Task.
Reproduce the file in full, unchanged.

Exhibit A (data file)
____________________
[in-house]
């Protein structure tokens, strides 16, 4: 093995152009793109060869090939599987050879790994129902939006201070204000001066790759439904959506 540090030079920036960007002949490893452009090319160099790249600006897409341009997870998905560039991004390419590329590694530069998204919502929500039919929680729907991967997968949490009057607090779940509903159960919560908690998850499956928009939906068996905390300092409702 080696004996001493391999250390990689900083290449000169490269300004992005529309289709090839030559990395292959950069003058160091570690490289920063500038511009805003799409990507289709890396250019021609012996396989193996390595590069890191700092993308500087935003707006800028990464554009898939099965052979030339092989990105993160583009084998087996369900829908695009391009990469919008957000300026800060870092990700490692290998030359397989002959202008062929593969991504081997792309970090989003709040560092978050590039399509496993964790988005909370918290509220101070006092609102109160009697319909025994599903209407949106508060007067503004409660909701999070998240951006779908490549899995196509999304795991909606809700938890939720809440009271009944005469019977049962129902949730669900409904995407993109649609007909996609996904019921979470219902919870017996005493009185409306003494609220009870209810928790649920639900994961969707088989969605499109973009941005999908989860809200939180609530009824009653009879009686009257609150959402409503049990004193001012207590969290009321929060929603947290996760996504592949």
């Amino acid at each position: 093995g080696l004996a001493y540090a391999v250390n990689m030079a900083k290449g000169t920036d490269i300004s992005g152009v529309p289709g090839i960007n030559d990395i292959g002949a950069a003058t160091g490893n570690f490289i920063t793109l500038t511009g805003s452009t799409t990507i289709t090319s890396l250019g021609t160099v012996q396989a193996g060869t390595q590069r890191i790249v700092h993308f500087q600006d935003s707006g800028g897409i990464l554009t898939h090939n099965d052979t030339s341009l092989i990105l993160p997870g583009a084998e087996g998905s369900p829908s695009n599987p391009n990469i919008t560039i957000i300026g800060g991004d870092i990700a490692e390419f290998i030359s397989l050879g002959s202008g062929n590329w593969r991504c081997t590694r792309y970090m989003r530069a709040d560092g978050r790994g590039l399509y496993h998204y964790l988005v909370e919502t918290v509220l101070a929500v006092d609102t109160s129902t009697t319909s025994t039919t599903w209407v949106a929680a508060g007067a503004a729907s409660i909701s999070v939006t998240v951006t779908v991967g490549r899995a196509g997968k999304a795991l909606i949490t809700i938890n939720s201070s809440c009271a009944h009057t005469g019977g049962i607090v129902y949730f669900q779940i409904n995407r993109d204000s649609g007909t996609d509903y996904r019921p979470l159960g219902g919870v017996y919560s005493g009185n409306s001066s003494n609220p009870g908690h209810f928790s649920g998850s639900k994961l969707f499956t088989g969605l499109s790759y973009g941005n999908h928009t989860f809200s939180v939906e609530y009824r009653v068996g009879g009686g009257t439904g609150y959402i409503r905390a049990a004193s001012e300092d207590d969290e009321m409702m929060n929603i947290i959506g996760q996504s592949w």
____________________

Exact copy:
[in-house]
């Protein structure tokens, strides 16, 4: 093995152009793109060869090939599987050879790994129902939006201070204000001066790759439904959506 540090030079920036960007002949490893452009090319160099790249600006897409341009997870998905560039991004390419590329590694530069998204919502929500039919929680729907991967997968949490009057607090779940509903159960919560908690998850499956928009939906068996905390300092409702 080696004996001493391999250390990689900083290449000169490269300004992005529309289709090839030559990395292959950069003058160091570690490289920063500038511009805003799409990507289709890396250019021609012996396989193996390595590069890191700092993308500087935003707006800028990464554009898939099965052979030339092989990105993160583009084998087996369900829908695009391009990469919008957000300026800060870092990700490692290998030359397989002959202008062929593969991504081997792309970090989003709040560092978050590039399509496993964790988005909370918290509220101070006092609102109160009697319909025994599903209407949106508060007067503004409660909701999070998240951006779908490549899995196509999304795991909606809700938890939720809440009271009944005469019977049962129902949730669900409904995407993109649609007909996609996904019921979470219902919870017996005493009185409306003494609220009870209810928790649920639900994961969707088989969605499109973009941005999908989860809200939180609530009824009653009879009686009257609150959402409503049990004193001012207590969290009321929060929603947290996760996504592949």
């Amino acid at each position: 093995g080696l004996a001493y540090a391999v250390n990689m030079a900083k290449g000169t920036d490269i300004s992005g152009v529309p289709g090839i960007n030559d990395i292959g002949a950069a003058t160091g490893n570690f490289i920063t793109l500038t511009g805003s452009t799409t990507i289709t090319s890396l250019g021609t160099v012996q396989a193996g060869t390595q590069r890191i790249v700092h993308f500087q600006d935003s707006g800028g897409i990464l554009t898939h090939n099965d052979t030339s341009l092989i990105l993160p997870g583009a084998e087996g998905s369900p829908s695009n599987p391009n990469i919008t560039i957000i300026g800060g991004d870092i990700a490692e390419f290998i030359s397989l050879g002959s202008g062929n590329w593969r991504c081997t590694r792309y970090m989003r530069a709040d560092g978050r790994g590039l399509y496993h998204y964790l988005v909370e919502t918290v509220l101070a929500v006092d609102t109160s129902t009697t319909s025994t039919t599903w209407v949106a929680a508060g007067a503004a729907s409660i909701s999070v939006t998240v951006t779908v991967g490549r899995a196509g997968k999304a795991l909606i949490t809700i938890n939720s201070s809440c009271a009944h009057t005469g019977g049962i607090v129902y949730f669900q779940i409904n995407r993109d204000s649609g007909t996609d509903y996904r019921p979470l159960g219902g919870v017996y919560s005493g009185n409306s001066s003494n609220p009870g908690h209810f928790s649920g998850s639900k994961l969707f499956t088989g969605l499109s790759y973009g941005n999908h928009t989860f809200s939180v939906e609530y009824r009653v068996g009879g009686g009257t439904g609150y959402i409503r905390a049990a004193s001012e300092d207590d969290e009321m409702m929060n929603i947290i959506g996760q996504s592949w």